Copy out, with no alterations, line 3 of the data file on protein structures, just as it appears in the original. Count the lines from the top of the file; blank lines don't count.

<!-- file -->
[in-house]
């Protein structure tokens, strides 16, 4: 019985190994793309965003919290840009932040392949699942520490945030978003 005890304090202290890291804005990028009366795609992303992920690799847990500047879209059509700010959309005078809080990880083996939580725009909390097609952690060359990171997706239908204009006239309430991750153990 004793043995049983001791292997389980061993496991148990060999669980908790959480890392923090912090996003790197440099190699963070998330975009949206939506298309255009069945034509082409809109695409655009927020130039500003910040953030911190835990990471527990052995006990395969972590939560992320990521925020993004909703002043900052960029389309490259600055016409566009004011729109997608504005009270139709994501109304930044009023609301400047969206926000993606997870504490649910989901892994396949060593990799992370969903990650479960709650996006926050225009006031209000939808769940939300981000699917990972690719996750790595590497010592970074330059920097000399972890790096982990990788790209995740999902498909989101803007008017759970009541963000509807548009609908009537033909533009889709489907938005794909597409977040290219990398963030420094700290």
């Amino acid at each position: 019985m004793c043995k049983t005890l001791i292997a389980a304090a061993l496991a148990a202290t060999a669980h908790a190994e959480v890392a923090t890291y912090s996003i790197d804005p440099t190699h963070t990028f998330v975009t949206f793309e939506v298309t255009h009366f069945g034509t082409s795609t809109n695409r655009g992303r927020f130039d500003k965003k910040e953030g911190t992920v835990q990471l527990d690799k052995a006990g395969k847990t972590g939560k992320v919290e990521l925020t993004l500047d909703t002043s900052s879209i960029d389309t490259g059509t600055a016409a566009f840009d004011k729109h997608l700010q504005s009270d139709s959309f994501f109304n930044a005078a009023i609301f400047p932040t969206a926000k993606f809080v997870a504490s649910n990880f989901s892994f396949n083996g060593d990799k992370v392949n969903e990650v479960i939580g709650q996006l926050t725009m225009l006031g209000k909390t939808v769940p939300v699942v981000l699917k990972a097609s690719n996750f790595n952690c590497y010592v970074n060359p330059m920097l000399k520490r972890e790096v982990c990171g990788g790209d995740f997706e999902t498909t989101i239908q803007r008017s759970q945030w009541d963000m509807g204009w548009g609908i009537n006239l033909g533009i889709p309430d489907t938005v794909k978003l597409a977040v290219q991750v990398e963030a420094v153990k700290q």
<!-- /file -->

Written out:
């Amino acid at each position: 019985m004793c043995k049983t005890l001791i292997a389980a304090a061993l496991a148990a202290t060999a669980h908790a190994e959480v890392a923090t890291y912090s996003i790197d804005p440099t190699h963070t990028f998330v975009t949206f793309e939506v298309t255009h009366f069945g034509t082409s795609t809109n695409r655009g992303r927020f130039d500003k965003k910040e953030g911190t992920v835990q990471l527990d690799k052995a006990g395969k847990t972590g939560k992320v919290e990521l925020t993004l500047d909703t002043s900052s879209i960029d389309t490259g059509t600055a016409a566009f840009d004011k729109h997608l700010q504005s009270d139709s959309f994501f109304n930044a005078a009023i609301f400047p932040t969206a926000k993606f809080v997870a504490s649910n990880f989901s892994f396949n083996g060593d990799k992370v392949n969903e990650v479960i939580g709650q996006l926050t725009m225009l006031g209000k909390t939808v769940p939300v699942v981000l699917k990972a097609s690719n996750f790595n952690c590497y010592v970074n060359p330059m920097l000399k520490r972890e790096v982990c990171g990788g790209d995740f997706e999902t498909t989101i239908q803007r008017s759970q945030w009541d963000m509807g204009w548009g609908i009537n006239l033909g533009i889709p309430d489907t938005v794909k978003l597409a977040v290219q991750v990398e963030a420094v153990k700290q």